The “People of the First Year” Were Hawai‘i’s First Japanese Immigrants

Kei Suzuki
Re-edited from “Hawai‘i’s AJA Pioneers”

Editor’s note: The year 2018 marks 150 years since the Gannenmono, or “First-Year People,” arrived in Hawai‘i in June 1868. This first group of immigrants planted the seeds of today’s Japanese community in Hawai‘i.

This milestone anniversary will be celebrated statewide throughout the year, with the Kizuna Group and Gannenmono Committee taking the lead in organizing events and activities, a few of which are listed at the end of this piece. The committee is led by tri-chairs Tyler Tokioka, Christine Kubota and Sal Miwa. The Japanese Cultural Center of Hawai‘i’s New Year’s ‘Ohana Festival on Jan. 14 will kick off the celebration year.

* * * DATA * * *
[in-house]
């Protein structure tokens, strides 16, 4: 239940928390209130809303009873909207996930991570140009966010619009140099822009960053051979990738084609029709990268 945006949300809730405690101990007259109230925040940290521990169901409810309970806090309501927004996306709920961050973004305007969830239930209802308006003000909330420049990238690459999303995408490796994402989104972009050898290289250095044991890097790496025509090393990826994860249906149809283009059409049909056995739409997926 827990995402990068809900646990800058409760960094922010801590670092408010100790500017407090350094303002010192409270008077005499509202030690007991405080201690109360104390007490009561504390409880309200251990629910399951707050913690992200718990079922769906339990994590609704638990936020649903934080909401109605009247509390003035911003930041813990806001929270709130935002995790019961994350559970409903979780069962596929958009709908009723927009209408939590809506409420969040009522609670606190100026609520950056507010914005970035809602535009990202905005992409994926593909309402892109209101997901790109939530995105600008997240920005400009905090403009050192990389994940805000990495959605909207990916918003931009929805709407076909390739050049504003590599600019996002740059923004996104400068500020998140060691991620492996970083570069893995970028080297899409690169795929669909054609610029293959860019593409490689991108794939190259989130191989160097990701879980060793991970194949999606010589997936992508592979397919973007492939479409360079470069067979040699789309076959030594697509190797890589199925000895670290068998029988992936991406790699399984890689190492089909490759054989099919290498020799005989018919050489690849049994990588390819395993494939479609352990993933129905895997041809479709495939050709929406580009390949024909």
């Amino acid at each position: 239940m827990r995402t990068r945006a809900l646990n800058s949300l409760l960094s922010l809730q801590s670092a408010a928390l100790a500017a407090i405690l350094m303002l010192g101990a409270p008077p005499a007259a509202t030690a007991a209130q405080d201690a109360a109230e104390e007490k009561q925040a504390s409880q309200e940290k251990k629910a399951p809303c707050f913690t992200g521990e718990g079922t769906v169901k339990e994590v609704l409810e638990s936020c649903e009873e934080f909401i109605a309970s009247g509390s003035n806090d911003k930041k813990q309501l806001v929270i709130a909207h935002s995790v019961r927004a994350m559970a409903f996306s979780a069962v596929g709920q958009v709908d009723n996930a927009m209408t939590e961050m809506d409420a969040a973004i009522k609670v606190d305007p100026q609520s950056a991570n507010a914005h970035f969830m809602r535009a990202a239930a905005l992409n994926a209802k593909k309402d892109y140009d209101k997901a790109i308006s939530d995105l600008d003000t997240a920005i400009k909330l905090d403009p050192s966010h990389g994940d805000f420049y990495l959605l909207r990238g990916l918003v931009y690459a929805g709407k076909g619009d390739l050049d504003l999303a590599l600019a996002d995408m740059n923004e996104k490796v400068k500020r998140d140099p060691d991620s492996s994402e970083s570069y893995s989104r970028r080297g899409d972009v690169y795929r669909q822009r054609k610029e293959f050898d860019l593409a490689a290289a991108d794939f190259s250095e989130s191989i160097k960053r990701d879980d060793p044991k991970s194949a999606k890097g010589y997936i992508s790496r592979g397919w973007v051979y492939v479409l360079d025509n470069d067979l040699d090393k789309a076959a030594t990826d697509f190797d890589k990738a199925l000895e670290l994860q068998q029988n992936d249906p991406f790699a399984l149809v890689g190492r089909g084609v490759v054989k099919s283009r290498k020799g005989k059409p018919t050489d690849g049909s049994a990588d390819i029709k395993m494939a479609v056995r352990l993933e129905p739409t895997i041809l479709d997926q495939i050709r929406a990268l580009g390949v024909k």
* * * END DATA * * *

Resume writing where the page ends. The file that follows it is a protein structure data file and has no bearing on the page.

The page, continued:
The following historical profile of the Gannenmono by researcher Kei Suzuki was published in “Hawai‘i’s AJA Pioneers: One Hundred Profiles Commemorating the Centennial of Hawaii Hochi.” The book was published in 2012 by Hawaii Hochi, Ltd. to commemorate the newspaper’s 100th anniversary.

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